# Interpn - changing output

I have 4 grids:

1. `kgrid` which is [77x1]
2. `x` which is [15x1]
3. `z` which is [9x1]
4. `s` which is [2x1]

Then I have a function:

1. `kprime` which is [77x15x9x2]

I want to interpolate `kprime` at some points `ksim (750 x 1)` and `zsim (750 x 1)` (`xsim` is a scalar). I am doing:

``````[ks, xs, zs, ss] = ndgrid(kgrid, x, z, [1;2]);
Output = interpn(ks, xs, zs, ss, kprime, ksim, xsim, zsim, 1,'linear');
``````

The problem with this interpolation is that the output given is for all combinations of `ksim` and `zsim`, meaning that the output is 750x750. I actually need an output of 750x1, meaning that instead of interpolation at all combinations of `ksim` and `zsim` I only need to interpolate at `ksim(1,1)` and `zsim(1,1)`, then `ksim(2,1)` and `zsim(2,1)`, then `ksim(3,1)` and `zsim(3,1)`, etc.

In other words, after getting `Output` I am doing:

``````Output = diag(squeeze(Output));
``````

I know I can use this output and then just pick the numbers I want, but this is extremely inefficient as it actually interpolates on all other points which I actually do not need. Any help appreciated.

• Please provide sample inputs so that we can actually run your code.
– Oleg
Commented Aug 31, 2016 at 8:47

tl;dr: Change `xsim` and (`ssim`) from scalars to vectors of the same size as `ksim` and `zsim`

``````Output = interpn (ks, xs, zs, ss,           ...
kprime,                   ...
ksim,                     ...
repmat(xsim, size(ksim)), ... % <-- here
zsim,                     ...
repmat(1, size(ksim)),    ... % <-- and here
'linear');
``````

Explanation:

The `ksim`, `xsim`, `zsim`, and `ssim` inputs all need to have the same shape, so that at each common position in that shape, each input acts as an "interpolated subscript" component to the interpolated object. Note that while they all need to have the same shape, this shape can be arbitrary in terms of size and dimensions.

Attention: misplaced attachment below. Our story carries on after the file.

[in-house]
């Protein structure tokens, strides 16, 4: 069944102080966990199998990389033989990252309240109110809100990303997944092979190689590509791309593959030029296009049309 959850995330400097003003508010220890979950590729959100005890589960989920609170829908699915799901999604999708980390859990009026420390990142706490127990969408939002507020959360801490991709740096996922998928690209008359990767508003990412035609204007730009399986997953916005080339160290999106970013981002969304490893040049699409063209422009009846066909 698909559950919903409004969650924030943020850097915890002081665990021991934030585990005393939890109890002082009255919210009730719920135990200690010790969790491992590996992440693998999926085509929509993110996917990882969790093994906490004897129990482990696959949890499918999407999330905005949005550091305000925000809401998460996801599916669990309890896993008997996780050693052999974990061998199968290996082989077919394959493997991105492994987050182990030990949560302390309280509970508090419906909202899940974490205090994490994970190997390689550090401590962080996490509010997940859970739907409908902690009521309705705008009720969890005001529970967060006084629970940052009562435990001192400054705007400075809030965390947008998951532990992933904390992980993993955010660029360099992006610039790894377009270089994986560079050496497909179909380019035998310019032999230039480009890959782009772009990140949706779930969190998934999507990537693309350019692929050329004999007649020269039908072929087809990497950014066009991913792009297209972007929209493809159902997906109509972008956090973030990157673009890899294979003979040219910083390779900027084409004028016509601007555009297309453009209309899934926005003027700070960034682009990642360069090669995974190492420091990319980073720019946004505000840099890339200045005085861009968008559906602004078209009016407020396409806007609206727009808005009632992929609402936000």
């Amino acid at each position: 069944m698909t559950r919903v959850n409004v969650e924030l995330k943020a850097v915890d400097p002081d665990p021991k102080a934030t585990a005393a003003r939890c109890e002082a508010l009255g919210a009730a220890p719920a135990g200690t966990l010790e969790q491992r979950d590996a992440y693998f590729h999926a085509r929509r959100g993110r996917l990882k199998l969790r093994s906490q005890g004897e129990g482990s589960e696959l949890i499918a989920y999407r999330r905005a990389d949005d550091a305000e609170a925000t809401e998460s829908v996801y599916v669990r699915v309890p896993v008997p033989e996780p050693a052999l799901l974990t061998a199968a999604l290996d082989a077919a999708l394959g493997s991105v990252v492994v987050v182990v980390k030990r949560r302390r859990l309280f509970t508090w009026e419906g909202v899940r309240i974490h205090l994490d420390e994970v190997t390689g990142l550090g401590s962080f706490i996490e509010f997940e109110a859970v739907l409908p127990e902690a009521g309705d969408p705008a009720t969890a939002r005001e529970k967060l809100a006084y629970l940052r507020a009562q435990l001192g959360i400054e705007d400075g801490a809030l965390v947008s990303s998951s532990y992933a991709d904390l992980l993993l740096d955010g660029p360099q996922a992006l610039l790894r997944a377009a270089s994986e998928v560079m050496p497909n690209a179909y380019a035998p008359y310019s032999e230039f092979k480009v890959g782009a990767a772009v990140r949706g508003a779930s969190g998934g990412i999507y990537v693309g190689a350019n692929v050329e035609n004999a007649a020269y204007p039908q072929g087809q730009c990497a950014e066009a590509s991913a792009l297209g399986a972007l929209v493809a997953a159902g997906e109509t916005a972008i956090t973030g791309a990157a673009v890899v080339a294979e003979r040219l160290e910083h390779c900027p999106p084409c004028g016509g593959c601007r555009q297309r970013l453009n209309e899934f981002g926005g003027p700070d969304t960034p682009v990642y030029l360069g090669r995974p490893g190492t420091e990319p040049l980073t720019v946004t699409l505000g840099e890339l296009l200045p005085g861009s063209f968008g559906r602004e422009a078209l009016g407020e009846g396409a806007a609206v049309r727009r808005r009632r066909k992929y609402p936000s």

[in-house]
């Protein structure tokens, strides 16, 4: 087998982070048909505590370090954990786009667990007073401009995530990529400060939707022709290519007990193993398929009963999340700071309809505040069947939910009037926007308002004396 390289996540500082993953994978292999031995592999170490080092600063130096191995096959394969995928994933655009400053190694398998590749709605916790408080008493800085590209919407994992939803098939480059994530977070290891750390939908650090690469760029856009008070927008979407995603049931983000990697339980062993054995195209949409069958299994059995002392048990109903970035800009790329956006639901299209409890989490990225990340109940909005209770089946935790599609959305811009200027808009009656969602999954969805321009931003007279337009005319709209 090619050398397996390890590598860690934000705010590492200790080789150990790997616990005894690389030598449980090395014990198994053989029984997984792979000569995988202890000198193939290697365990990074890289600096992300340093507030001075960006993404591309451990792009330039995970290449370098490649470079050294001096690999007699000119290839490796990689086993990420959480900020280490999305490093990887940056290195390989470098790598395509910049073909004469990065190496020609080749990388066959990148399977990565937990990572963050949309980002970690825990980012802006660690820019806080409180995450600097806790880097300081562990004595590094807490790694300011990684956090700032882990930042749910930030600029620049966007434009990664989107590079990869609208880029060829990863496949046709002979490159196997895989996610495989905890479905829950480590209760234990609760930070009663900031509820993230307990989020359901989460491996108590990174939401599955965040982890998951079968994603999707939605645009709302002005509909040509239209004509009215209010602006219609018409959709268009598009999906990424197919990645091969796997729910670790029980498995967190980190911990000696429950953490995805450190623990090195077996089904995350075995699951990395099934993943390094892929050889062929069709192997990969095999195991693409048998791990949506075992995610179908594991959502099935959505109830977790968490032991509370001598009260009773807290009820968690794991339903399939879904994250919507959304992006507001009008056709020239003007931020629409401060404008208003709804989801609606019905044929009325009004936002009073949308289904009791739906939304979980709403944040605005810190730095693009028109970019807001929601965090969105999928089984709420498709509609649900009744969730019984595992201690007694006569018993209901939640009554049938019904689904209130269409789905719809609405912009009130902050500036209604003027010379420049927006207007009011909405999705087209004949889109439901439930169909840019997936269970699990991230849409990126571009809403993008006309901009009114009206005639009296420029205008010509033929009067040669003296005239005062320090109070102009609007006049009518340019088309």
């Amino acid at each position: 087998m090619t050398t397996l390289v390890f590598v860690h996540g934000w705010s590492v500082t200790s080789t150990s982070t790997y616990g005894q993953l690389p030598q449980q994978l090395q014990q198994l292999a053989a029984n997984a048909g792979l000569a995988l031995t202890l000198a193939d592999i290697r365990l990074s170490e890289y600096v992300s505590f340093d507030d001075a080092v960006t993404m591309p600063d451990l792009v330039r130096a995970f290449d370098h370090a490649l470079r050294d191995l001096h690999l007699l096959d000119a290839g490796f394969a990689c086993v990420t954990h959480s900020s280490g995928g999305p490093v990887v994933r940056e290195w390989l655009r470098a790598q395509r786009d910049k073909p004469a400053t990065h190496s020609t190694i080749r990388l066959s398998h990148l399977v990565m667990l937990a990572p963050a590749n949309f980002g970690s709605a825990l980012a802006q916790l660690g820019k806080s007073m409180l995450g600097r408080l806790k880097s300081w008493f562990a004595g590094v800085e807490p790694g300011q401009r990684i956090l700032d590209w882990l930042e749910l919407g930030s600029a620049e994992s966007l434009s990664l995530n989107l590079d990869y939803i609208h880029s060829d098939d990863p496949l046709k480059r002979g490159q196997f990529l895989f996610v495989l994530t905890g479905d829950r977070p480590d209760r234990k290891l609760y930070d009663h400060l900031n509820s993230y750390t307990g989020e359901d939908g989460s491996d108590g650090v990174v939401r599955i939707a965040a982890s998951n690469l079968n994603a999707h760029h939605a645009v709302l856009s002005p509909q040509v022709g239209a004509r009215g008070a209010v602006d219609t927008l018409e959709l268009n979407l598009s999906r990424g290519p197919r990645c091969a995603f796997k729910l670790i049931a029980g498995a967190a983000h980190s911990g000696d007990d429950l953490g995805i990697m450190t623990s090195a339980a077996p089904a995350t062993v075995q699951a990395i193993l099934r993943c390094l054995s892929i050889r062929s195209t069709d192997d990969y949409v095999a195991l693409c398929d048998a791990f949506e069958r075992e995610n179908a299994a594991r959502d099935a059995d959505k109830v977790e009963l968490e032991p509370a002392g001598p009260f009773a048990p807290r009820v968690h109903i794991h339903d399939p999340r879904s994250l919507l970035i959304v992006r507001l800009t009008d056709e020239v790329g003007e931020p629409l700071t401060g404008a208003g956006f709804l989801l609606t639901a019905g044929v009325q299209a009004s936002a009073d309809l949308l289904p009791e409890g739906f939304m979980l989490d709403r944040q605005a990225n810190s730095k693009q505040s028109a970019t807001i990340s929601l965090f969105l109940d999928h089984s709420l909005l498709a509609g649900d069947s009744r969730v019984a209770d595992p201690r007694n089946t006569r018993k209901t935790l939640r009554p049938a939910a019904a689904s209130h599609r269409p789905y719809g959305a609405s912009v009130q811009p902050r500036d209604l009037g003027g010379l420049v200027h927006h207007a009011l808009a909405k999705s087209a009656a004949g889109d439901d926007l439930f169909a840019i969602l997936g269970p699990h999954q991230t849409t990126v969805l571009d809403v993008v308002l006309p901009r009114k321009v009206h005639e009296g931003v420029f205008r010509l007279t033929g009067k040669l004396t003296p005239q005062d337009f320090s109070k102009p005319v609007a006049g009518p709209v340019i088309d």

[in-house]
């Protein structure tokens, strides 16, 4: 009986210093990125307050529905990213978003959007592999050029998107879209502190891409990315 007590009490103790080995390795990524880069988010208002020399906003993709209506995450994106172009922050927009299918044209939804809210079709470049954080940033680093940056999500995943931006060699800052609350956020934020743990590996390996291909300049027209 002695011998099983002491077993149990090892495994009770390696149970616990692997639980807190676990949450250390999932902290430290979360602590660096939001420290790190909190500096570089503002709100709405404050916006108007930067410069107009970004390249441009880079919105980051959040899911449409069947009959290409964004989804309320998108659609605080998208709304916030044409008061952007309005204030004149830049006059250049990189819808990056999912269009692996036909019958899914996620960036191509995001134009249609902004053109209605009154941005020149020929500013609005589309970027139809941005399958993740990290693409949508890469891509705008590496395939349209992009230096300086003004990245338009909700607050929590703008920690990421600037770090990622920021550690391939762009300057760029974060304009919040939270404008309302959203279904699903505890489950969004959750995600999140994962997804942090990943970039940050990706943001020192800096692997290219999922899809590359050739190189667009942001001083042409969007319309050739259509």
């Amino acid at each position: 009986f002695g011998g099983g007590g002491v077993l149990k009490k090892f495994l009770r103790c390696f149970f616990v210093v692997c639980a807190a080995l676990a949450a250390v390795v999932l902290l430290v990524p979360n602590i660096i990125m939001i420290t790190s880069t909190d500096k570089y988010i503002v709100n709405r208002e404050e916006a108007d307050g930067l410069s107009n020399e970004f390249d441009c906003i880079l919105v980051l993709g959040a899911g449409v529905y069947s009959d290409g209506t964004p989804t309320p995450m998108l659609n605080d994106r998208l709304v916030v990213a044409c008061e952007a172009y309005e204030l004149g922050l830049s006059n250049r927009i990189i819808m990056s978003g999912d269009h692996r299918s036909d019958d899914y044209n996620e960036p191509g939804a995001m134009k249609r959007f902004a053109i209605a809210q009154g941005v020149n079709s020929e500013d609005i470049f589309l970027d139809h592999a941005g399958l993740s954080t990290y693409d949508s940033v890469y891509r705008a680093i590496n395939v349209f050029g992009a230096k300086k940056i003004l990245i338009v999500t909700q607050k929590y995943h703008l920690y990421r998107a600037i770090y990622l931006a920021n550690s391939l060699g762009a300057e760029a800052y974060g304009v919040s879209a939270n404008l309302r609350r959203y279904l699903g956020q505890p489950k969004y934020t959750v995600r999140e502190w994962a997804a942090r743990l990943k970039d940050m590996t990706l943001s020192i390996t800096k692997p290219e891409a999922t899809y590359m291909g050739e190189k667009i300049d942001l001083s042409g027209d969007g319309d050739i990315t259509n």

Conversely, if you pass vectors of different sizes (after all, a scalar is a vector of length 1), these get interpreted as the components of an ndgrid construction instead. So you were actually telling `interpn` to evaluate all interpolations on a grid defined by the vectors `ksim`, and `zsim` (and your singletons `xsim` and `ssim`). Which is why you got a 2D-grid-looking output.

Note that the same scheme applies with the constructing vectors as well (i.e. ks, xs, zs and ss) i.e. you could have used "vector syntax" instead of "common shape" syntax to define the grid instead, i.e.

``````Output = interpn(kgrid, x, z, s, kprime, % ...etc etc
``````

and you would have gotten the same result.

• Well, this probably turned sour for no reason. To be honest I did read the documentation very carefully and did not fulyl get it. @TasosPapastylianou answer helped me much more than tvo. tvo did not tell me anything I had not read yet. Commented Sep 2, 2016 at 9:32
• Sorry I lost my temper last night, re-reading this I think I was on quite a short fuse :/ Glad you found it useful volcompt. Commented Sep 2, 2016 at 9:42
• I think that all this series of comments can be deleted, they do not contribute anything for this post. However, congrats Tasos, you recognized right what was missig for the OP.
– EBH
Commented Sep 2, 2016 at 9:46
• @volcompt If you would have replied to the comments by me and EBH on my answer, we could have helped you two days ago. There's no need to start complaining about that now. This answer is essentially the same solution as mine, but admittedly easier to apply (because it has the code). From your comments, it was clear you know about the use of `repmat`, so you had all the ingredients. Next time, if something's not clear, just say why. You'll find it easier to get help... And be respectful to the people who try to help you.